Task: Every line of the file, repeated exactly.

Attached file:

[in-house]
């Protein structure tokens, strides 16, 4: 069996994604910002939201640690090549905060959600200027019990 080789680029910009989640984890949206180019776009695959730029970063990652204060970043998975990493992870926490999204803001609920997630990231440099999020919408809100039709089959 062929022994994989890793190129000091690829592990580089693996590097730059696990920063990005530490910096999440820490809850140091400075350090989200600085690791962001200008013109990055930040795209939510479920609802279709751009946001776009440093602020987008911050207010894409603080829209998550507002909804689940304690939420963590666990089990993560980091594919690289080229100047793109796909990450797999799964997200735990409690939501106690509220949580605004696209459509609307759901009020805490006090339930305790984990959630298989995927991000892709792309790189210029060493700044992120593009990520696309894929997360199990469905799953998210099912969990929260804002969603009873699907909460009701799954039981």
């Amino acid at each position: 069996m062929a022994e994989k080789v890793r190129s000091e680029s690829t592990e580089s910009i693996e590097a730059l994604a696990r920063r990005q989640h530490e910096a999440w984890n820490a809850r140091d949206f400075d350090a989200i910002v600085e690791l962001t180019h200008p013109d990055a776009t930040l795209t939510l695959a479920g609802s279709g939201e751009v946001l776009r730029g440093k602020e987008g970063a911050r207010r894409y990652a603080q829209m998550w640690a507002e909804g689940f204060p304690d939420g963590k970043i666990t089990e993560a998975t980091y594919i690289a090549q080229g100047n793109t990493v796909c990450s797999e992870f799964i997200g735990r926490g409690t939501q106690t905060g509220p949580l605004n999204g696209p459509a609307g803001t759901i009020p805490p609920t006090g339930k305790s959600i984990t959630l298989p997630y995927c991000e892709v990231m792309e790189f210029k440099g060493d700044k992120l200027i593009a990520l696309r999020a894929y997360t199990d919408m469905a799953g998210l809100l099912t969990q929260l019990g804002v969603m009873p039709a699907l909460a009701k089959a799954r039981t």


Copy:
[in-house]
């Protein structure tokens, strides 16, 4: 069996994604910002939201640690090549905060959600200027019990 080789680029910009989640984890949206180019776009695959730029970063990652204060970043998975990493992870926490999204803001609920997630990231440099999020919408809100039709089959 062929022994994989890793190129000091690829592990580089693996590097730059696990920063990005530490910096999440820490809850140091400075350090989200600085690791962001200008013109990055930040795209939510479920609802279709751009946001776009440093602020987008911050207010894409603080829209998550507002909804689940304690939420963590666990089990993560980091594919690289080229100047793109796909990450797999799964997200735990409690939501106690509220949580605004696209459509609307759901009020805490006090339930305790984990959630298989995927991000892709792309790189210029060493700044992120593009990520696309894929997360199990469905799953998210099912969990929260804002969603009873699907909460009701799954039981």
């Amino acid at each position: 069996m062929a022994e994989k080789v890793r190129s000091e680029s690829t592990e580089s910009i693996e590097a730059l994604a696990r920063r990005q989640h530490e910096a999440w984890n820490a809850r140091d949206f400075d350090a989200i910002v600085e690791l962001t180019h200008p013109d990055a776009t930040l795209t939510l695959a479920g609802s279709g939201e751009v946001l776009r730029g440093k602020e987008g970063a911050r207010r894409y990652a603080q829209m998550w640690a507002e909804g689940f204060p304690d939420g963590k970043i666990t089990e993560a998975t980091y594919i690289a090549q080229g100047n793109t990493v796909c990450s797999e992870f799964i997200g735990r926490g409690t939501q106690t905060g509220p949580l605004n999204g696209p459509a609307g803001t759901i009020p805490p609920t006090g339930k305790s959600i984990t959630l298989p997630y995927c991000e892709v990231m792309e790189f210029k440099g060493d700044k992120l200027i593009a990520l696309r999020a894929y997360t199990d919408m469905a799953g998210l809100l099912t969990q929260l019990g804002v969603m009873p039709a699907l909460a009701k089959a799954r039981t």